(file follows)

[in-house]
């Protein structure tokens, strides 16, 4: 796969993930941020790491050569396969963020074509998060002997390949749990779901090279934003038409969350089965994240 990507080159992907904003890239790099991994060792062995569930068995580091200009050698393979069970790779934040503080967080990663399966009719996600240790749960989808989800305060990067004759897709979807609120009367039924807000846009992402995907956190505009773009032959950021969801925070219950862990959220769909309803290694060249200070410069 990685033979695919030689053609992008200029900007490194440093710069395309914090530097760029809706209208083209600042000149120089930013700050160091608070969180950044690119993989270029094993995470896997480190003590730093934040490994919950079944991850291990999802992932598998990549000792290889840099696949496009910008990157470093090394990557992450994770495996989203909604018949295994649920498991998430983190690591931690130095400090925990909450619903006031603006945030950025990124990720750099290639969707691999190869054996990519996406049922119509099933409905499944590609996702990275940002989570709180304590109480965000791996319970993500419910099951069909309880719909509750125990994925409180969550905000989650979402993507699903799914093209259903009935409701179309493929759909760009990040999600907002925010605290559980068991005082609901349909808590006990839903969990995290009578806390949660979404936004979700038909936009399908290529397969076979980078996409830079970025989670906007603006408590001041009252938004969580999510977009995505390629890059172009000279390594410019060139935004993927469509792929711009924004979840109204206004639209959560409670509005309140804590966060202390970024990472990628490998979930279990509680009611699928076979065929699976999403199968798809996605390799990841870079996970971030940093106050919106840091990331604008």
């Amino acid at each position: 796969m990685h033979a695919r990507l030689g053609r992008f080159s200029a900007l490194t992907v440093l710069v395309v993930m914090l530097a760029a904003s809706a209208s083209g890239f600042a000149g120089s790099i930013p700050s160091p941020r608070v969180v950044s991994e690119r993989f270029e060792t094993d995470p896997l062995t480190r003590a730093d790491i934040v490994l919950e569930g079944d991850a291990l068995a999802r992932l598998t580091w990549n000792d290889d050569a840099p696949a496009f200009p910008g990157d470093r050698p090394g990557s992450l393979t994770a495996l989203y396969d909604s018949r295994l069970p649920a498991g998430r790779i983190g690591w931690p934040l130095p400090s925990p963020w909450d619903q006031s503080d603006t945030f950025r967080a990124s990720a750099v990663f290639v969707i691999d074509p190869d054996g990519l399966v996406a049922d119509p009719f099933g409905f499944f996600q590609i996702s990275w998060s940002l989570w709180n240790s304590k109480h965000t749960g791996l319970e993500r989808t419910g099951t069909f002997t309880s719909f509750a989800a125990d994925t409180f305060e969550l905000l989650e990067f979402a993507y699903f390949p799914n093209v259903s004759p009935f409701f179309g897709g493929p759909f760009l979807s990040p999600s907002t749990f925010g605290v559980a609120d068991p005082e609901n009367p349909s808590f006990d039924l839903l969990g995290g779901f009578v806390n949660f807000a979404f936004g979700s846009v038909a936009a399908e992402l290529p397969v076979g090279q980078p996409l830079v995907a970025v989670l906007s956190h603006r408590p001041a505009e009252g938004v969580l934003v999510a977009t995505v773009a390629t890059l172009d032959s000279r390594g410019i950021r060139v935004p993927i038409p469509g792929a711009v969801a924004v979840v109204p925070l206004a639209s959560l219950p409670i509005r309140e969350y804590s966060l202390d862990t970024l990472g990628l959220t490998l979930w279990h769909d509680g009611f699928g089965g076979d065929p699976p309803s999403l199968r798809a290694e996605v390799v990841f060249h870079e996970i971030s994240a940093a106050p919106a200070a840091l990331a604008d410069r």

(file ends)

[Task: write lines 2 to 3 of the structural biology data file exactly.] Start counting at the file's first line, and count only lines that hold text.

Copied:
């Protein structure tokens, strides 16, 4: 796969993930941020790491050569396969963020074509998060002997390949749990779901090279934003038409969350089965994240 990507080159992907904003890239790099991994060792062995569930068995580091200009050698393979069970790779934040503080967080990663399966009719996600240790749960989808989800305060990067004759897709979807609120009367039924807000846009992402995907956190505009773009032959950021969801925070219950862990959220769909309803290694060249200070410069 990685033979695919030689053609992008200029900007490194440093710069395309914090530097760029809706209208083209600042000149120089930013700050160091608070969180950044690119993989270029094993995470896997480190003590730093934040490994919950079944991850291990999802992932598998990549000792290889840099696949496009910008990157470093090394990557992450994770495996989203909604018949295994649920498991998430983190690591931690130095400090925990909450619903006031603006945030950025990124990720750099290639969707691999190869054996990519996406049922119509099933409905499944590609996702990275940002989570709180304590109480965000791996319970993500419910099951069909309880719909509750125990994925409180969550905000989650979402993507699903799914093209259903009935409701179309493929759909760009990040999600907002925010605290559980068991005082609901349909808590006990839903969990995290009578806390949660979404936004979700038909936009399908290529397969076979980078996409830079970025989670906007603006408590001041009252938004969580999510977009995505390629890059172009000279390594410019060139935004993927469509792929711009924004979840109204206004639209959560409670509005309140804590966060202390970024990472990628490998979930279990509680009611699928076979065929699976999403199968798809996605390799990841870079996970971030940093106050919106840091990331604008």
């Amino acid at each position: 796969m990685h033979a695919r990507l030689g053609r992008f080159s200029a900007l490194t992907v440093l710069v395309v993930m914090l530097a760029a904003s809706a209208s083209g890239f600042a000149g120089s790099i930013p700050s160091p941020r608070v969180v950044s991994e690119r993989f270029e060792t094993d995470p896997l062995t480190r003590a730093d790491i934040v490994l919950e569930g079944d991850a291990l068995a999802r992932l598998t580091w990549n000792d290889d050569a840099p696949a496009f200009p910008g990157d470093r050698p090394g990557s992450l393979t994770a495996l989203y396969d909604s018949r295994l069970p649920a498991g998430r790779i983190g690591w931690p934040l130095p400090s925990p963020w909450d619903q006031s503080d603006t945030f950025r967080a990124s990720a750099v990663f290639v969707i691999d074509p190869d054996g990519l399966v996406a049922d119509p009719f099933g409905f499944f996600q590609i996702s990275w998060s940002l989570w709180n240790s304590k109480h965000t749960g791996l319970e993500r989808t419910g099951t069909f002997t309880s719909f509750a989800a125990d994925t409180f305060e969550l905000l989650e990067f979402a993507y699903f390949p799914n093209v259903s004759p009935f409701f179309g897709g493929p759909f760009l979807s990040p999600s907002t749990f925010g605290v559980a609120d068991p005082e609901n009367p349909s808590f006990d039924l839903l969990g995290g779901f009578v806390n949660f807000a979404f936004g979700s846009v038909a936009a399908e992402l290529p397969v076979g090279q980078p996409l830079v995907a970025v989670l906007s956190h603006r408590p001041a505009e009252g938004v969580l934003v999510a977009t995505v773009a390629t890059l172009d032959s000279r390594g410019i950021r060139v935004p993927i038409p469509g792929a711009v969801a924004v979840v109204p925070l206004a639209s959560l219950p409670i509005r309140e969350y804590s966060l202390d862990t970024l990472g990628l959220t490998l979930w279990h769909d509680g009611f699928g089965g076979d065929p699976p309803s999403l199968r798809a290694e996605v390799v990841f060249h870079e996970i971030s994240a940093a106050p919106a200070a840091l990331a604008d410069r």